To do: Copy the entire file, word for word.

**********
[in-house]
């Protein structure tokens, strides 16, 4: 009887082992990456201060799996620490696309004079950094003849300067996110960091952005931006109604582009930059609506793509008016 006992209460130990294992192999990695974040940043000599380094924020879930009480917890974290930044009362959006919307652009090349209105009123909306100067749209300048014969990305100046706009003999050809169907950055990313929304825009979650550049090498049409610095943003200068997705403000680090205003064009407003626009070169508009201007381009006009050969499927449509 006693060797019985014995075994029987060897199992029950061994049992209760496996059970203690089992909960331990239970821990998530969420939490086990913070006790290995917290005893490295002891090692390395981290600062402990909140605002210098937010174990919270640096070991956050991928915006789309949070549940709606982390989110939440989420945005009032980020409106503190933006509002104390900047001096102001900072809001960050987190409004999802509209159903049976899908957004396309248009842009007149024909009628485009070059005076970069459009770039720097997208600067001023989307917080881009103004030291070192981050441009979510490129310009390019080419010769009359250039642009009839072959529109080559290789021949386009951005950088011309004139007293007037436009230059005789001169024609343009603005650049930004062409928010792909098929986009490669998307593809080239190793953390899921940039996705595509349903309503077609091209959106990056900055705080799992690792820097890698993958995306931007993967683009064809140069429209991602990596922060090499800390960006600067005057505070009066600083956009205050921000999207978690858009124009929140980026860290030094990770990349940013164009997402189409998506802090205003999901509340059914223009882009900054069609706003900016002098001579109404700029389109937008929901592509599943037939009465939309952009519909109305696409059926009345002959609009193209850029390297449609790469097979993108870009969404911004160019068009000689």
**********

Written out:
[in-house]
């Protein structure tokens, strides 16, 4: 009887082992990456201060799996620490696309004079950094003849300067996110960091952005931006109604582009930059609506793509008016 006992209460130990294992192999990695974040940043000599380094924020879930009480917890974290930044009362959006919307652009090349209105009123909306100067749209300048014969990305100046706009003999050809169907950055990313929304825009979650550049090498049409610095943003200068997705403000680090205003064009407003626009070169508009201007381009006009050969499927449509 006693060797019985014995075994029987060897199992029950061994049992209760496996059970203690089992909960331990239970821990998530969420939490086990913070006790290995917290005893490295002891090692390395981290600062402990909140605002210098937010174990919270640096070991956050991928915006789309949070549940709606982390989110939440989420945005009032980020409106503190933006509002104390900047001096102001900072809001960050987190409004999802509209159903049976899908957004396309248009842009007149024909009628485009070059005076970069459009770039720097997208600067001023989307917080881009103004030291070192981050441009979510490129310009390019080419010769009359250039642009009839072959529109080559290789021949386009951005950088011309004139007293007037436009230059005789001169024609343009603005650049930004062409928010792909098929986009490669998307593809080239190793953390899921940039996705595509349903309503077609091209959106990056900055705080799992690792820097890698993958995306931007993967683009064809140069429209991602990596922060090499800390960006600067005057505070009066600083956009205050921000999207978690858009124009929140980026860290030094990770990349940013164009997402189409998506802090205003999901509340059914223009882009900054069609706003900016002098001579109404700029389109937008929901592509599943037939009465939309952009519909109305696409059926009345002959609009193209850029390297449609790469097979993108870009969404911004160019068009000689």